Walsall Hospital Radio
|City of license||Walsall|
|Broadcast area||Walsall Manor Hospital|
|Frequency||Closed Wire System|
|First air date||18 March 1978|
|Owner||Walsall Hospitals NHS Trust|
Coordinates: Walsall Hospital Radio, established March 18, 1978, is an internally broadcasting hospital radio station based at the Manor Hospital in Walsall, West Midlands. It is a registered charity (#515708) and is staffed by approximately 25 unpaid volunteers who support the station by either presenting shows, helping with station administration, fundraising or all three.
Walsall Hospital Radio originally started broadcasting under the name ‘Radio Lions’ on March 18, 1978. The station was named after the Walsall Lions Club who had set it up and initial broadcasts took place on Sunday mornings from a converted bathroom at the top of the hospital's Salisbury Wing.
The station moved to its current home at the top of St. John’s Wing on October 8, 1983 and expanded steadily during the eighties with the station’s popular live broadcasts from Walsall FC matches commencing in 1988.
In 1992 Walsall Hospital Radio adopted its current name after outgrowing the stewardship of the Walsall Lions Club. 1992 was also the year in which the station’s main studio was refurbished and a proper mixing desk installed.
The station’s second studio has reequipped in early 2002 with a mixing desk and additional playback equipment. It was officially opened by ex-Walsall Hospital Radio, then Heart FM, DJ Tushar Makwana. WHR purchased a computer playout system in 2003 enabling the station to broadcast 24 hours a day.
The station is run by approximately 25 part-time volunteers, ranging in age from 17 to over 60. Staff perform tasks including –
Shows are primarily presented in the evenings or at weekends, although some volunteers will occasionally host shows during the daytime as well. Following a training period lasting between 4–8 weeks, new volunteer presenters are able to fill a vacant slot and host a show of their choosing. The station has a wide range in terms of broadcast content with presenters hosting shows playing music from Country to R&B, Bhangra to Rock and also spoken word and sport programmes etc.
An intro to a show broadcast on Walsall Hospital Radio
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Upon joining Walsall Hospital Radio, new volunteers interested in presenting are initially placed with the station's Training Officer who teaches them the basics of operating the mixing desk. Items on the syllabus include how to properly cue tracks, how to use the computer playout system and how to configure the studio patch board. Once the new volunteers are confident in the studio they are then assigned to a presenter and sit in on his/her show for 3–4 weeks as an observer. The final stage of the training process involves making a demo tape of an off-air show which if reviewed by either the Training Officer or the Programme Manager. Providing that the demo tape is acceptable, the new volunteer is then able to take up a show of their own.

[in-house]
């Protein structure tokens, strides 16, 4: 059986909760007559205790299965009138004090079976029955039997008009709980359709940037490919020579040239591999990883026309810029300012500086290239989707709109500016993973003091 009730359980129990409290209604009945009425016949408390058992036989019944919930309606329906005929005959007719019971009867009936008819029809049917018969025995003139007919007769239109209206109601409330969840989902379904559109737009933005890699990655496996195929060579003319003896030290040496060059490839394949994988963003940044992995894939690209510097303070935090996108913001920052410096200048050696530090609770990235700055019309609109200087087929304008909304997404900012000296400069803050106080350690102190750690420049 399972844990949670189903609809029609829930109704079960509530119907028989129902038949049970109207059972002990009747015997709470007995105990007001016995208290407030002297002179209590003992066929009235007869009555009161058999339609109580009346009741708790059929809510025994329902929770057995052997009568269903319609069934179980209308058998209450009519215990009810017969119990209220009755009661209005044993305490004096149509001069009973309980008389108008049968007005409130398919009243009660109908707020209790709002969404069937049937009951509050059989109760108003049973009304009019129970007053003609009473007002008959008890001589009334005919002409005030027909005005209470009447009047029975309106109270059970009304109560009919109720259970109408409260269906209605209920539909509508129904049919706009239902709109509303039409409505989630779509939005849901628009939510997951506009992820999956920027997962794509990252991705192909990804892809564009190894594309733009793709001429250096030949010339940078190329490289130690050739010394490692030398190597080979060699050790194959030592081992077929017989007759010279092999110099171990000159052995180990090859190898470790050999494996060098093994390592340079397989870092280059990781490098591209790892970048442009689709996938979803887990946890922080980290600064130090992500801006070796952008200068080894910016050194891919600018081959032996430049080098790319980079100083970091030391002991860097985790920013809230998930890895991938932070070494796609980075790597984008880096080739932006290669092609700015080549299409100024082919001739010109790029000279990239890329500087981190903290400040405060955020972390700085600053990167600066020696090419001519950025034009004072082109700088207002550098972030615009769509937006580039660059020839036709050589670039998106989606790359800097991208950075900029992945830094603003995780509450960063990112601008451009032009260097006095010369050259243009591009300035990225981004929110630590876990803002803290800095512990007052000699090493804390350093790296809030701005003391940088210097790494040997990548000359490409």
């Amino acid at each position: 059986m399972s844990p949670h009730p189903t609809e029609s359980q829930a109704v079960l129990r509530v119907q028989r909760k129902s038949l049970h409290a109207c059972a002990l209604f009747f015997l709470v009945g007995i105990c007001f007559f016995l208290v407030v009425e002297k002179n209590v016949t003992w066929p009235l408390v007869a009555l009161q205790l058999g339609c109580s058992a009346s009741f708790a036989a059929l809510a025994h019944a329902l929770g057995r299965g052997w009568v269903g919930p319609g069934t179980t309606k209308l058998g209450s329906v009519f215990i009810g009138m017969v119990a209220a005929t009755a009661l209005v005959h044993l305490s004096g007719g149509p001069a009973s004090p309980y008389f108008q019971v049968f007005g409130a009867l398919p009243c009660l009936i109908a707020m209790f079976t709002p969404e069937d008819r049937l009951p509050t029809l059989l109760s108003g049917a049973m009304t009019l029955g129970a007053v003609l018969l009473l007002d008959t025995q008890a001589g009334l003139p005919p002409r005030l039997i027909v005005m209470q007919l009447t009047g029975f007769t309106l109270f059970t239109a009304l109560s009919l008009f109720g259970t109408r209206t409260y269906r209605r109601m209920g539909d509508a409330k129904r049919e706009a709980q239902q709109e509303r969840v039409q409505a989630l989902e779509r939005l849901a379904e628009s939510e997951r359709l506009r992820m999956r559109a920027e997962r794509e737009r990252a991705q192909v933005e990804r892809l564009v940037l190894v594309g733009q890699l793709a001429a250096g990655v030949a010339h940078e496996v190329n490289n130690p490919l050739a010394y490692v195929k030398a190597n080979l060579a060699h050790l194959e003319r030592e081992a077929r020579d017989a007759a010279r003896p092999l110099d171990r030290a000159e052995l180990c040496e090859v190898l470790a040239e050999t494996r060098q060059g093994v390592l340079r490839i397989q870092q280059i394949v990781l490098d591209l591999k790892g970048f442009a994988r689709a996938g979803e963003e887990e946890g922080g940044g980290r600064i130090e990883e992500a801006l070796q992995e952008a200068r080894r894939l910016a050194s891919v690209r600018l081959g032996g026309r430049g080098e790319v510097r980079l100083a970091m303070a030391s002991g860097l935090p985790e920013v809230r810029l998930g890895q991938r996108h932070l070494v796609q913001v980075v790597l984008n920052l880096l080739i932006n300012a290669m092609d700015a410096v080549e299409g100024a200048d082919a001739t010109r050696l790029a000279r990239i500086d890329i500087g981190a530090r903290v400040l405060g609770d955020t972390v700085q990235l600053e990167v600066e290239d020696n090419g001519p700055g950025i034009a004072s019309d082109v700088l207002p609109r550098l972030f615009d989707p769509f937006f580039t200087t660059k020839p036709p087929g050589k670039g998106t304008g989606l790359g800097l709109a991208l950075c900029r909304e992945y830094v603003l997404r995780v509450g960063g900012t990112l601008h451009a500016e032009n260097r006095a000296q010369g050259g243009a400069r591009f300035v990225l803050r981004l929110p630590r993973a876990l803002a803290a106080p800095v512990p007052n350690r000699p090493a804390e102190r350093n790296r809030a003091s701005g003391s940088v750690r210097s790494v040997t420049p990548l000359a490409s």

Shows are presented either solo of with up to two co-presenters. Both studios are connected to internal phone lines allowing patients to phone in direct to interact with live shows, for example to make requests or dedications. The phone lines are integrated with the mixing console meaning that callers can be put on air. DJs are able to bring in their own records or can make use of the station's record library and computer system, the library being especially useful for locating older albums and songs. Audio can be played from many different sources including CD, MiniDisc cassette, Vinyl and from portable digital devices via a radio transmitter adapter tuned into the mixing desk's receiver.
Administration can include tasks such as responding to correspondence, updating the record library, recruitment, walking the wards to collect requests, maintenance and training. The task of station administration is generally spread out across the volunteer staff, although some members take special responsibility for jobs requiring specific knowledge such as studio maintenance, the website etc.
As the station is normally unmanned during daytime in the working week, checking for, and responding to, answer phone messages is an important job and will be done at least twice a week. Post is also read and acted upon as required with special items such as bills being forwarded on to the appropriate person at the station. In addition to post and telephone correspondence, volunteers will also check for new emails. This is done as regularly as possible because new volunteers often first approach the station via email.
Studio maintenance tasks include updating the station’s digital record library and taking care of any problems with the broadcasting facilities. Volunteers can use specialist programmes installed on the station’s computers to import music from CDs or to download it from the internet and then add it to the existing record library. Routine maintenance usually involves replacing blown bulbs, debugging networking, configuring wiring etc.
A volunteer committee is responsible for WHR's day-to-day activities and meets on a casual basis. A station AGM for all volunteer staff is held once a year, usually in January. The following table details the role of each WHR Committee position -